One other consideration when using a scope be sure it is rated for the type power-plant your air gun uses. If your air gun is a spring-piston type of air gun, the vibrations from such a power-plant can and have sent many a scope to the graveyard. Air gun rated scopes are cushioned differently than most firearm scopes in order to handle the vibration that occurs when a spring-piston air gun fires. Other types of power-plants such as CO2, pre-charge pneumatics (PCP), or pump-up pneumatic guns need not worry about that issue. They will accept firearm scopes quite handily, though you may need to have the parallax adjusted since you won't be taking very many 100+ yard shots.

Which Pellets Should I Use?

Practice with your air gun until you have achieved the necessary marksmanship needed to pursue your small game. Try a variety of pellets and choose the most accurate for your needs. I personally find domed pellets to be the most accurate in most of my airguns, and if over-penetration is an issue, some of the wadcutter type pellets used in competition matches will reduce the penetration to a degree. This is very handy in the event you are clearing out a barn of pest birds and don't want to damage the roof after shooting a pest bird.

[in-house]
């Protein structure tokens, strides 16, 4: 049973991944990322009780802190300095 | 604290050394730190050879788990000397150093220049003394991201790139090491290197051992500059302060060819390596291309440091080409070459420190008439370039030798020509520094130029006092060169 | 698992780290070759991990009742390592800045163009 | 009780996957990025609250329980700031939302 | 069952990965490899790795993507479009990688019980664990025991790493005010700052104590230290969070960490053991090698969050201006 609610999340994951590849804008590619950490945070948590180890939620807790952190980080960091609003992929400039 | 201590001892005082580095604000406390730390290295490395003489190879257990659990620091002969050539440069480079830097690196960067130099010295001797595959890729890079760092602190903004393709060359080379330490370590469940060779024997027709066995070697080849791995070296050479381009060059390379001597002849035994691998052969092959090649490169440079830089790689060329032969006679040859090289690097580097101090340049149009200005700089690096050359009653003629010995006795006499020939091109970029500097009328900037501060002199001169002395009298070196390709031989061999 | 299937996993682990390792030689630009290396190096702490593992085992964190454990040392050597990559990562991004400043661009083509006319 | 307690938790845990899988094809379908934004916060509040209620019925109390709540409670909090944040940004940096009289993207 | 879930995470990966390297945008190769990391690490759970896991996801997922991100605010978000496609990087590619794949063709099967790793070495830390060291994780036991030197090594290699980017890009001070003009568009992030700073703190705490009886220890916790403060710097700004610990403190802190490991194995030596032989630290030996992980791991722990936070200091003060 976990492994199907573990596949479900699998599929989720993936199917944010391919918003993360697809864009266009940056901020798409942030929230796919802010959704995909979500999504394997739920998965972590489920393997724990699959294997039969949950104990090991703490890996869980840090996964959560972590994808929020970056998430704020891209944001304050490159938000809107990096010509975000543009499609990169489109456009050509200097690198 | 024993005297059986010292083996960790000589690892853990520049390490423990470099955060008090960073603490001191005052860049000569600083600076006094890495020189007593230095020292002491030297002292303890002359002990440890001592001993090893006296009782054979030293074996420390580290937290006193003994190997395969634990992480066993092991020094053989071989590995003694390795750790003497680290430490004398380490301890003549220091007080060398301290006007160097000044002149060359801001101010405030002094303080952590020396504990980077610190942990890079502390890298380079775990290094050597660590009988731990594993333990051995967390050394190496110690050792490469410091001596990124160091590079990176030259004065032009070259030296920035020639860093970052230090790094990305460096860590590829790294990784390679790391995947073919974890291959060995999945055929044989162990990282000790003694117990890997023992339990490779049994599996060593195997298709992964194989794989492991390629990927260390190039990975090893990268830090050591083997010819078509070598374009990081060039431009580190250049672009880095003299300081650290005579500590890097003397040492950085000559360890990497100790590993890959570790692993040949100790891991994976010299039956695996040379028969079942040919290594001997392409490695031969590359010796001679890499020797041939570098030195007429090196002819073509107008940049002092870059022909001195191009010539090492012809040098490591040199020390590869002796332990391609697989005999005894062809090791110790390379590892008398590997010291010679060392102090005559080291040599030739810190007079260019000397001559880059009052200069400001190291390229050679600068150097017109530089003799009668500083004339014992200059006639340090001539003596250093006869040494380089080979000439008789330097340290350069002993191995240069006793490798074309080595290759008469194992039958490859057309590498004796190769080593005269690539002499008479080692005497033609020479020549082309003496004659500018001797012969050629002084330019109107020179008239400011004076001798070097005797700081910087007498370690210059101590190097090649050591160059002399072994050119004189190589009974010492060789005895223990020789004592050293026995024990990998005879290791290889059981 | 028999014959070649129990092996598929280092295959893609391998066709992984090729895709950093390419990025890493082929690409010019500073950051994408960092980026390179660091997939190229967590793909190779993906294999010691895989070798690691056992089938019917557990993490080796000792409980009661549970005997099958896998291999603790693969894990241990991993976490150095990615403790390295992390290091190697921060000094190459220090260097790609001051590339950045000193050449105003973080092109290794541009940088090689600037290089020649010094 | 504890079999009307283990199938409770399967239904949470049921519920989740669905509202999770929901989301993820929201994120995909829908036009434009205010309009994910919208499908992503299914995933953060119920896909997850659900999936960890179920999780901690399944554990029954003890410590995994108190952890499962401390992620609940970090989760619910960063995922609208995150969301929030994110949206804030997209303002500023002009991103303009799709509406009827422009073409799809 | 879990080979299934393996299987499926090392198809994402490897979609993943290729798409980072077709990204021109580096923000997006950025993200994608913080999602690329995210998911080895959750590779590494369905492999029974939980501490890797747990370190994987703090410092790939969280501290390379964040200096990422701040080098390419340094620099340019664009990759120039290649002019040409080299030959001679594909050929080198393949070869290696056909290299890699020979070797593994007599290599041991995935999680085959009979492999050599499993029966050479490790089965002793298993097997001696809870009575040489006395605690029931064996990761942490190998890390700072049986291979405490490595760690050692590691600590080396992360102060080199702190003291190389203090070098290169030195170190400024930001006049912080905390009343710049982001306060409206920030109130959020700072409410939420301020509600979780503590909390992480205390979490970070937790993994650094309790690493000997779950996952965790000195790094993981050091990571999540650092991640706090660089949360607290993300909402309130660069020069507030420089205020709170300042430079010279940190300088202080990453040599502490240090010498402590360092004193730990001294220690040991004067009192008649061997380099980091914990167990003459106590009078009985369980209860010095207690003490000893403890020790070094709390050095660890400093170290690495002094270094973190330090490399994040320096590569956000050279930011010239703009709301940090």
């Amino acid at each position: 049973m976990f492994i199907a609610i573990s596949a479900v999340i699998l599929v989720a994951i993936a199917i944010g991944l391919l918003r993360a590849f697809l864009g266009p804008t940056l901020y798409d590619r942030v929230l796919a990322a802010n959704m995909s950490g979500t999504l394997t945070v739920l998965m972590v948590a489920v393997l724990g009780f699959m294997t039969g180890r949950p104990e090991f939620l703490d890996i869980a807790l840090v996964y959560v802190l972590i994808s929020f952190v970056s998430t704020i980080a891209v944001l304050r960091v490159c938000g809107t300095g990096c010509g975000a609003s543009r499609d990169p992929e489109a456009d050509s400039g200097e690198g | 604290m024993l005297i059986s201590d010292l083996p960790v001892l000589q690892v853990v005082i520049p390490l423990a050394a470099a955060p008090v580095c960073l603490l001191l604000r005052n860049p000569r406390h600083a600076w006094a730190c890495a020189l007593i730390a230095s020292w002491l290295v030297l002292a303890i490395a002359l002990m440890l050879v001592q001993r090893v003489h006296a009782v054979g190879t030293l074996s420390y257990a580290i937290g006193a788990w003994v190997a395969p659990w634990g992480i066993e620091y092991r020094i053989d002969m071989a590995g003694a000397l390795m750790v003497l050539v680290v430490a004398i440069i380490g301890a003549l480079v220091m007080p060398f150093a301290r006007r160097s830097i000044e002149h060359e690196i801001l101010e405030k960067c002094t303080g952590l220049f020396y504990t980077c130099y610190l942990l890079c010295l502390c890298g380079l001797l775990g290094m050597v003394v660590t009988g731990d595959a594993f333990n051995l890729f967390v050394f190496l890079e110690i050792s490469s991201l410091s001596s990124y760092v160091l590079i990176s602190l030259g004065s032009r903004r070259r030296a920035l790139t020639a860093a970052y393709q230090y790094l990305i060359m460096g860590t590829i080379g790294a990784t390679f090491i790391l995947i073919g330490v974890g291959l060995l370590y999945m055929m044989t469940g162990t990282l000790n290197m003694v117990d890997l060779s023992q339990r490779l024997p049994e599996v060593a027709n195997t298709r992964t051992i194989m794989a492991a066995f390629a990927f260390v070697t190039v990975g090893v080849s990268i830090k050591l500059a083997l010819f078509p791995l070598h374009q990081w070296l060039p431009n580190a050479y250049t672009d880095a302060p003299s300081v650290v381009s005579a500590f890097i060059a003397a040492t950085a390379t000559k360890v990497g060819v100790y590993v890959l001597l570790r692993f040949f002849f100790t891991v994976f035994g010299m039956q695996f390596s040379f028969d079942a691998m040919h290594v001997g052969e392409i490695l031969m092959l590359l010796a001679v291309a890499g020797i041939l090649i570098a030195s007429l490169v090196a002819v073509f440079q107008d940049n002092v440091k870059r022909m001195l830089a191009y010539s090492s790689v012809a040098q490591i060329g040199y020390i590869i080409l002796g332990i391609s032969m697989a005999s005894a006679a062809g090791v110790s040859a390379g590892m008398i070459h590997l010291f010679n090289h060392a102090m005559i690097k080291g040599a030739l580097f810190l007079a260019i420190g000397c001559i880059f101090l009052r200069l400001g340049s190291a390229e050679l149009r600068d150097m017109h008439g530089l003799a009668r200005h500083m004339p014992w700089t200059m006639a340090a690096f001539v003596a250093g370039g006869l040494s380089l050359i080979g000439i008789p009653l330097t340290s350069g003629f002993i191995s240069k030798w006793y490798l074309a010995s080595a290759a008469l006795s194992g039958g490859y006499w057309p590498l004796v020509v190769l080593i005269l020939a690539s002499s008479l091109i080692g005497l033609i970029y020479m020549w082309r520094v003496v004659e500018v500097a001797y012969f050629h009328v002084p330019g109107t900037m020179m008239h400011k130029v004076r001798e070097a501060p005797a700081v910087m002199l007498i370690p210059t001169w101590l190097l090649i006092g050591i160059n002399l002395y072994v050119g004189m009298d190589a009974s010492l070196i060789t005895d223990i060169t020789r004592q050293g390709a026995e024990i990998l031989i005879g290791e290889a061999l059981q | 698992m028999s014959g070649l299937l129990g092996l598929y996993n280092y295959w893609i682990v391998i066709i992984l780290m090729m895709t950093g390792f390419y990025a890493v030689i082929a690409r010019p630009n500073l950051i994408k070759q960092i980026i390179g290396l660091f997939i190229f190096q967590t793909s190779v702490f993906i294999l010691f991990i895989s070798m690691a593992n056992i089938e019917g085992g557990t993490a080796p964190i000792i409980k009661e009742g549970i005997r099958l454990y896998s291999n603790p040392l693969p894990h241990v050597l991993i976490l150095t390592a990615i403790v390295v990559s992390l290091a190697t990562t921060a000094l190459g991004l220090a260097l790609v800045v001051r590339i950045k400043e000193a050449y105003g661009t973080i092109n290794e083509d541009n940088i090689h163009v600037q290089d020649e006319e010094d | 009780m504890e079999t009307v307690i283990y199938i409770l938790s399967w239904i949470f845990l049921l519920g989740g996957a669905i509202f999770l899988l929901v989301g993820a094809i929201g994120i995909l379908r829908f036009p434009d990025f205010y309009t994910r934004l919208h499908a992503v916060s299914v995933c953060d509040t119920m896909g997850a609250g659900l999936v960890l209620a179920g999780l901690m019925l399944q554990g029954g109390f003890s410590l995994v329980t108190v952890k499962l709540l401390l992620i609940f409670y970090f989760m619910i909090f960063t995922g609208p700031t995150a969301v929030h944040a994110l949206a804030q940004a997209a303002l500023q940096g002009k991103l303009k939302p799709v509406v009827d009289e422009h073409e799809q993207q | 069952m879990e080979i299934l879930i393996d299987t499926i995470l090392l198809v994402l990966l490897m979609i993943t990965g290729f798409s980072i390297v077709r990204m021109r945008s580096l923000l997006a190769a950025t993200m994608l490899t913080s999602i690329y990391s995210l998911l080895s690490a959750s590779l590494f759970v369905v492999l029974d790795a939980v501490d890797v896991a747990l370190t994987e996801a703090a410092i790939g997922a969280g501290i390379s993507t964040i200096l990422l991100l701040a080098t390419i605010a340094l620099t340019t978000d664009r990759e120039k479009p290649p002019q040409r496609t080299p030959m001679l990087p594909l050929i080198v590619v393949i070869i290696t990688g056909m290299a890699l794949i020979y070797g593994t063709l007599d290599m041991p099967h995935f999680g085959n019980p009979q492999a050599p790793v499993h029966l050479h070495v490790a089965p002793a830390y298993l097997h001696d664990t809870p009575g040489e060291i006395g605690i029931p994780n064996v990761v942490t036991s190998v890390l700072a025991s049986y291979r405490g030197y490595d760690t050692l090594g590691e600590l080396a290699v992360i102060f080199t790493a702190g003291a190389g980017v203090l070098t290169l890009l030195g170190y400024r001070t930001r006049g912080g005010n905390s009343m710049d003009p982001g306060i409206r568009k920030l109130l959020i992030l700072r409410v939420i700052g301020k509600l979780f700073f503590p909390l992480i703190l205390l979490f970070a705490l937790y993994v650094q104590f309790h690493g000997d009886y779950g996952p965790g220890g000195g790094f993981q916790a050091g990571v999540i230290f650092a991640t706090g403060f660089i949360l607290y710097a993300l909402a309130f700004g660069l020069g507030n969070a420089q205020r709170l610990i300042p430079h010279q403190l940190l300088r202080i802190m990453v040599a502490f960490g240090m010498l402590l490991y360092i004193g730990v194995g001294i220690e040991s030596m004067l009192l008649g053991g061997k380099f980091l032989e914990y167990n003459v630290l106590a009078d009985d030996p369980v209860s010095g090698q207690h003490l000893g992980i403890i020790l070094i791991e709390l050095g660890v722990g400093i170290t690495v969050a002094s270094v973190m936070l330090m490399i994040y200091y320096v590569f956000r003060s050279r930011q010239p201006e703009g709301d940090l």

So, are you ready to go squirrel hunting? Let's go! We've got our air gun of choice, the pellet that shoots the most accurately from that gun, a good quality airgun scope if desired, and we know the range at which we should and should not shoot. As we head off into the woods, we take advantage of natural paths such as dry creek beds, logging lanes, game trails any means by which we can move quietly through the woods. We've located food sources for our squirrels, such as the edge of the woods that borders a cornfield, or perhaps a soybean field. Maybe we are hunting the hardwoods where there is a good mast crop of acorns and beechnuts? If we've done some scouting, we may already have noticed where the squirrel's nests, called dreys, are located. If we arrive early, we can catch them coming out of them. If it is the evening, perhaps we'll find them heading back to the nest. Using every bit of advantage we can, we sometimes sit and wait for movement in the trees or along the ground. Quite often we will hear the squirrel before we actually see him as he bounces along the ground over the dry leaves.